Monday, November 5, 2012

Why I'm in law school


There is an easy answer to this and a much more complex answer.

Easy answer:  It's Monday night and I'm not supposed to be skipping class.  For the record, class won't start for a while yet, so I'm not ignoring my responsible-student duties by blogging.  :)

More complex answer:  I'm here because of my students.  I actually spoke about this in one of my classes today.  In the past six years, I have seen countless students railroaded by the school district and the Nevada legal system.  I'm not blaming any one person in particular.  It isn't anyone's fault; it is, rather, a culture without forgiveness and without second chances.  Parents and students go blindly, assuming that the schools know best and will do what is fair.  For the record, they won't.  The school will do what it wants to do.

So, you may ask, what does all of this have to do with sitting in law classes?  More than you'd think.  I've seen too many students with poor representation in legal hearings.  The next thing you know, they're wearing khaki pants and going to school at Biltmore.  Or you're forever barred from college financial aid.  Or worse, you're sitting in a courtroom looking at 25 years in prison because you went on a Slurpee run.

That brings us to today's story... the danger of Slurpees.

Three years ago, I had a student named Bobby (he's probably 21 now, I can use his name).  Bobby was a decent kid.  He was smart, funny, social and likable.  That put him in a small group at Biltmore.  Most students are not all of those things.  I knew he was on probation; he had an ankle bracelet and had to have court documents signed on a regular basis.  I assumed he'd had a couple of drug charges or maybe had gotten into a fight which led to legal charges - those were the typical paths to Biltmore.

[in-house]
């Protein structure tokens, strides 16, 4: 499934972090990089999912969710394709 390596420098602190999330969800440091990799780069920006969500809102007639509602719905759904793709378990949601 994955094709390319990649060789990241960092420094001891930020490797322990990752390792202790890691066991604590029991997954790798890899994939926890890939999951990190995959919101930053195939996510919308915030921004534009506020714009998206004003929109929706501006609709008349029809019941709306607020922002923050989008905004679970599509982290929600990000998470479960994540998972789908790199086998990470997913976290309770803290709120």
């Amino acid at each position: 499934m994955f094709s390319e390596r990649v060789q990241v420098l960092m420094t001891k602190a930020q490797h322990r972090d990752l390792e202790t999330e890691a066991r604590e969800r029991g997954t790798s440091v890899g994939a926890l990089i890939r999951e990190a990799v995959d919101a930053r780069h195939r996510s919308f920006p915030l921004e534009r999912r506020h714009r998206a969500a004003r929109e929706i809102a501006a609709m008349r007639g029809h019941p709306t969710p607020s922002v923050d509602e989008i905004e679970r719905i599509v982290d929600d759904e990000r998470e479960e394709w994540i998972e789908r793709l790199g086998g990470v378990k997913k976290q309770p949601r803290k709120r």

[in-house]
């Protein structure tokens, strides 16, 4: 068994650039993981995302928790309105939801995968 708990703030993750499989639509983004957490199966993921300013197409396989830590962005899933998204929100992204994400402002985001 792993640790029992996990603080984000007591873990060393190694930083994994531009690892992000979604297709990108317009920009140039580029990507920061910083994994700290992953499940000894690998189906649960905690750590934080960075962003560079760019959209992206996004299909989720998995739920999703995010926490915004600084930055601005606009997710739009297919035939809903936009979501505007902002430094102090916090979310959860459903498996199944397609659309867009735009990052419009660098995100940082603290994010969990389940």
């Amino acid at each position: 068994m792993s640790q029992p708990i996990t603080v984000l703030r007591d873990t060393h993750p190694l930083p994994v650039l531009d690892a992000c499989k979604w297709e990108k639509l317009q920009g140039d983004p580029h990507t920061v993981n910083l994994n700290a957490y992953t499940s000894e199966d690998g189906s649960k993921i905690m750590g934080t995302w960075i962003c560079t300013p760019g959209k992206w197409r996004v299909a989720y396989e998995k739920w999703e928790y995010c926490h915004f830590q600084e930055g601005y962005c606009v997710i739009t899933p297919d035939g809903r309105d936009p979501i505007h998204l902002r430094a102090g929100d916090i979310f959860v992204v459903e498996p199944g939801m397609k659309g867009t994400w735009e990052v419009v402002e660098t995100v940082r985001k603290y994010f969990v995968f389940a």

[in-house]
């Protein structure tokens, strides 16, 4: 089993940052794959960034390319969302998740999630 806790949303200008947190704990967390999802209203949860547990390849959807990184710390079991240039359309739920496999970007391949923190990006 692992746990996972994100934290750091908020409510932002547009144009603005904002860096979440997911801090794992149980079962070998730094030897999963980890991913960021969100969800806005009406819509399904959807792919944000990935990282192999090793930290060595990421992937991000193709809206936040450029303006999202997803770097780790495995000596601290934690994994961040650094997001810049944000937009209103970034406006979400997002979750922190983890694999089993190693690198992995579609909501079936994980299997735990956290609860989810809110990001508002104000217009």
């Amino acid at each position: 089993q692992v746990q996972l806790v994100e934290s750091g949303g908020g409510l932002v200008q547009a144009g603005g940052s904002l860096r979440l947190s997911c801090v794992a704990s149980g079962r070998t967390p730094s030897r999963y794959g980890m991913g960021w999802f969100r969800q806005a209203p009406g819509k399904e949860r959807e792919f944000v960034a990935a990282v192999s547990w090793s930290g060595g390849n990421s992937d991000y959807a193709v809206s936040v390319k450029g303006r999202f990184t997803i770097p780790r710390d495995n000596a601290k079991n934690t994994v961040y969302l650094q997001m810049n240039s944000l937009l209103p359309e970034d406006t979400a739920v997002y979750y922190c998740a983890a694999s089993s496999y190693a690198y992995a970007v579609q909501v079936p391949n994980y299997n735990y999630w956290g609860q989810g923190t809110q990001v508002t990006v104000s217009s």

A few months later, he asked me to write a letter of recommendation.  I asked him why, assuming it was for a job & was thinking about what I should say - it was for a court sentencing hearing - he was begging of leniency because he was looking at 10-25 years in prison.

About six months prior, Bobby was hanging out with some friends & they were going out to do whatever it is they did.  Bobby was in the back seat of the car while his two friends were in the front.  The driver said he was going to stop at 7-11 for a Slurpee and asked Bobby if he wanted one.  Rather than go in, Bobby decided to stay in the car and text his girlfriend.  Little did Bobby know that his friends wanted more than a Slurpee.  While he was texting sweet nothings to his girlfriend, they robbed the 7-11 clerk at gunpoint.  They then came back to the car and drove away.

They were arrested less than 5 minutes later - all three of them.  The two friends were over 18 and had committed armed robbery.  Adults, felony, no question.  Bobby was 16 and his friends admitted that he had no part in the robbery - according to Nevada law, it didn't matter.  He was still committing a felony.  Because he'd had a previous brush with the law - a minor possession charge, I believe, he was certified as an adult and charged as such.

He was given a PD who didn't fight particularly hard; to his credit, he probably couldn't have won.  The law is rigid and the evidence against him was pretty solid.  His best chance was getting charged as a juvenile - but he'd lost that fight before it began.  In the end, there was NO WAY he could win.  The deck was stacked against him.  Bobby was going to prison, probably for a long time.

That is exactly what happened.  As far as I know, he was sentenced to 10 years.  I heard a rumor that he was appealing, but I haven't heard anything more.  I spent so much time thinking about how unfair the circumstances were, about how this kid's life was ruined forever, about how a good kid was in prison for nothing more than being in the backseat of a car.  How many of us could have been in the same position?

And THAT injustice is why I'm in law school....

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